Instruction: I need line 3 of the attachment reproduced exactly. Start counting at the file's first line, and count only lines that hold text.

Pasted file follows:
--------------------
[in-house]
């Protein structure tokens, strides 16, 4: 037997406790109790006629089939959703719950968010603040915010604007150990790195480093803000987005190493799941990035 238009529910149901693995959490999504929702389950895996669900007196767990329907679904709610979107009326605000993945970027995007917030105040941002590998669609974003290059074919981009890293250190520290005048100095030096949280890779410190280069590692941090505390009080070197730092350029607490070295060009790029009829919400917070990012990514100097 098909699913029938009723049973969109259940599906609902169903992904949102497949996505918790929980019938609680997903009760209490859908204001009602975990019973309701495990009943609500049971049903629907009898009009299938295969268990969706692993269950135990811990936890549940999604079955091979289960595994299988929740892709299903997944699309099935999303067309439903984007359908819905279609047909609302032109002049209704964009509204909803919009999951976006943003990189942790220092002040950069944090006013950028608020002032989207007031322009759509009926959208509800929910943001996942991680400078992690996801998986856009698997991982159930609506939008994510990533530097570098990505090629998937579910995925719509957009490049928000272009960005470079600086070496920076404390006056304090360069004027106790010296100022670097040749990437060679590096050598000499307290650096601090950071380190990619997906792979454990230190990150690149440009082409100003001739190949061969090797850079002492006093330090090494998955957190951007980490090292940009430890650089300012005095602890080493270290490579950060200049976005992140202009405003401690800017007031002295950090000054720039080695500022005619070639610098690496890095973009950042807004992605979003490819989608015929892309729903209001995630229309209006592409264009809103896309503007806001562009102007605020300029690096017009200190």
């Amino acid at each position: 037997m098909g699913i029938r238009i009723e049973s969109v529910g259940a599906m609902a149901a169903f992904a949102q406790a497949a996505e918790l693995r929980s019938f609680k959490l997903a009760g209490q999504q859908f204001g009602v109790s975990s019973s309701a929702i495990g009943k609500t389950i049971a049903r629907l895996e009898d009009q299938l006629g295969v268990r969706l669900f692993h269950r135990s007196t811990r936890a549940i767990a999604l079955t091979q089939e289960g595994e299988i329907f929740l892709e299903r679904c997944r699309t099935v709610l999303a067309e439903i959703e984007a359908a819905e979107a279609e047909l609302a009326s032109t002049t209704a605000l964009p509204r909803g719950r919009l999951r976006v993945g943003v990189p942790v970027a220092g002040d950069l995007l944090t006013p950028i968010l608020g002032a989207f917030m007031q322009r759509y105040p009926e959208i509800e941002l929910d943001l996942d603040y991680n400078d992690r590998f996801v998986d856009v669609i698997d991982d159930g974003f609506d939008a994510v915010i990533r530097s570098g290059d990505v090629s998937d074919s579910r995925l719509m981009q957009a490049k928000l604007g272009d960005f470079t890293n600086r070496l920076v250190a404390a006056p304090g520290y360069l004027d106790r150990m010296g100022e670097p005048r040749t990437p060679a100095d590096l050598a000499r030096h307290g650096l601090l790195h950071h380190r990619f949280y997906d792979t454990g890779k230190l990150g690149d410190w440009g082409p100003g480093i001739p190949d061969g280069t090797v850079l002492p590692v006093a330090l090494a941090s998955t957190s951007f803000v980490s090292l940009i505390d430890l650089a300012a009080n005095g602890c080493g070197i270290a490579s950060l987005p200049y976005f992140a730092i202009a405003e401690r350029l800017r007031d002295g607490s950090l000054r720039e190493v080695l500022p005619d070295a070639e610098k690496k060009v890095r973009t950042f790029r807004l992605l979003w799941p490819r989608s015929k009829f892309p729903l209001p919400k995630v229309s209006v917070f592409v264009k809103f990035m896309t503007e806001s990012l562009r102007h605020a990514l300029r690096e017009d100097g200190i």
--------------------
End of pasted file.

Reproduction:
């Amino acid at each position: 037997m098909g699913i029938r238009i009723e049973s969109v529910g259940a599906m609902a149901a169903f992904a949102q406790a497949a996505e918790l693995r929980s019938f609680k959490l997903a009760g209490q999504q859908f204001g009602v109790s975990s019973s309701a929702i495990g009943k609500t389950i049971a049903r629907l895996e009898d009009q299938l006629g295969v268990r969706l669900f692993h269950r135990s007196t811990r936890a549940i767990a999604l079955t091979q089939e289960g595994e299988i329907f929740l892709e299903r679904c997944r699309t099935v709610l999303a067309e439903i959703e984007a359908a819905e979107a279609e047909l609302a009326s032109t002049t209704a605000l964009p509204r909803g719950r919009l999951r976006v993945g943003v990189p942790v970027a220092g002040d950069l995007l944090t006013p950028i968010l608020g002032a989207f917030m007031q322009r759509y105040p009926e959208i509800e941002l929910d943001l996942d603040y991680n400078d992690r590998f996801v998986d856009v669609i698997d991982d159930g974003f609506d939008a994510v915010i990533r530097s570098g290059d990505v090629s998937d074919s579910r995925l719509m981009q957009a490049k928000l604007g272009d960005f470079t890293n600086r070496l920076v250190a404390a006056p304090g520290y360069l004027d106790r150990m010296g100022e670097p005048r040749t990437p060679a100095d590096l050598a000499r030096h307290g650096l601090l790195h950071h380190r990619f949280y997906d792979t454990g890779k230190l990150g690149d410190w440009g082409p100003g480093i001739p190949d061969g280069t090797v850079l002492p590692v006093a330090l090494a941090s998955t957190s951007f803000v980490s090292l940009i505390d430890l650089a300012a009080n005095g602890c080493g070197i270290a490579s950060l987005p200049y976005f992140a730092i202009a405003e401690r350029l800017r007031d002295g607490s950090l000054r720039e190493v080695l500022p005619d070295a070639e610098k690496k060009v890095r973009t950042f790029r807004l992605l979003w799941p490819r989608s015929k009829f892309p729903l209001p919400k995630v229309s209006v917070f592409v264009k809103f990035m896309t503007e806001s990012l562009r102007h605020a990514l300029r690096e017009d100097g200190i």